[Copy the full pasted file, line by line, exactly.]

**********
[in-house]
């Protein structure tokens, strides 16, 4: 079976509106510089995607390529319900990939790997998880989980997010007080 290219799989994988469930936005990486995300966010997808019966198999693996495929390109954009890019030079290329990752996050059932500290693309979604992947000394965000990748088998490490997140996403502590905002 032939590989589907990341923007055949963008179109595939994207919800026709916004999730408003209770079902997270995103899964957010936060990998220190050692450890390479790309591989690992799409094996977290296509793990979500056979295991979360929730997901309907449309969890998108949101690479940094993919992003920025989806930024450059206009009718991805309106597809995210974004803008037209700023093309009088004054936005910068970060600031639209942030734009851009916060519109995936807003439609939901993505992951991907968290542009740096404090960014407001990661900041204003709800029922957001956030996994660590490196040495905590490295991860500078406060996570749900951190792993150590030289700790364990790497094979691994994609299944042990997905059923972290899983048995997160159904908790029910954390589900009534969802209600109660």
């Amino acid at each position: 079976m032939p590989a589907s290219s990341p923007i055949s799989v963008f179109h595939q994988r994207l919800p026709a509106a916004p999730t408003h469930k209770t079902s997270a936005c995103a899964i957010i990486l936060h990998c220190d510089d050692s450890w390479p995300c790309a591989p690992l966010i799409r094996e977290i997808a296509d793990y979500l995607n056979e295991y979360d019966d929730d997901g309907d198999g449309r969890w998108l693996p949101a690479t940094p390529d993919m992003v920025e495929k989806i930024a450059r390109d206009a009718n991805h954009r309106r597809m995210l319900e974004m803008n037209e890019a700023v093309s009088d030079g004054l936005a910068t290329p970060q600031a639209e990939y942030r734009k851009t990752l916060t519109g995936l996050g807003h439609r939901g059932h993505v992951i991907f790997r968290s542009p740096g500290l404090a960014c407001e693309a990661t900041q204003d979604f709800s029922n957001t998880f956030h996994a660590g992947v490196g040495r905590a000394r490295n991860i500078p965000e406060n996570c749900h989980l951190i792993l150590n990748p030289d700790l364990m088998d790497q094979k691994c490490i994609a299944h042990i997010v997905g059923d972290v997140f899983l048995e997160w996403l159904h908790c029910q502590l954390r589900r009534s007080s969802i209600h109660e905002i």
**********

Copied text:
[in-house]
């Protein structure tokens, strides 16, 4: 079976509106510089995607390529319900990939790997998880989980997010007080 290219799989994988469930936005990486995300966010997808019966198999693996495929390109954009890019030079290329990752996050059932500290693309979604992947000394965000990748088998490490997140996403502590905002 032939590989589907990341923007055949963008179109595939994207919800026709916004999730408003209770079902997270995103899964957010936060990998220190050692450890390479790309591989690992799409094996977290296509793990979500056979295991979360929730997901309907449309969890998108949101690479940094993919992003920025989806930024450059206009009718991805309106597809995210974004803008037209700023093309009088004054936005910068970060600031639209942030734009851009916060519109995936807003439609939901993505992951991907968290542009740096404090960014407001990661900041204003709800029922957001956030996994660590490196040495905590490295991860500078406060996570749900951190792993150590030289700790364990790497094979691994994609299944042990997905059923972290899983048995997160159904908790029910954390589900009534969802209600109660």
């Amino acid at each position: 079976m032939p590989a589907s290219s990341p923007i055949s799989v963008f179109h595939q994988r994207l919800p026709a509106a916004p999730t408003h469930k209770t079902s997270a936005c995103a899964i957010i990486l936060h990998c220190d510089d050692s450890w390479p995300c790309a591989p690992l966010i799409r094996e977290i997808a296509d793990y979500l995607n056979e295991y979360d019966d929730d997901g309907d198999g449309r969890w998108l693996p949101a690479t940094p390529d993919m992003v920025e495929k989806i930024a450059r390109d206009a009718n991805h954009r309106r597809m995210l319900e974004m803008n037209e890019a700023v093309s009088d030079g004054l936005a910068t290329p970060q600031a639209e990939y942030r734009k851009t990752l916060t519109g995936l996050g807003h439609r939901g059932h993505v992951i991907f790997r968290s542009p740096g500290l404090a960014c407001e693309a990661t900041q204003d979604f709800s029922n957001t998880f956030h996994a660590g992947v490196g040495r905590a000394r490295n991860i500078p965000e406060n996570c749900h989980l951190i792993l150590n990748p030289d700790l364990m088998d790497q094979k691994c490490i994609a299944h042990i997010v997905g059923d972290v997140f899983l048995e997160w996403l159904h908790c029910q502590l954390r589900r009534s007080s969802i209600h109660e905002i």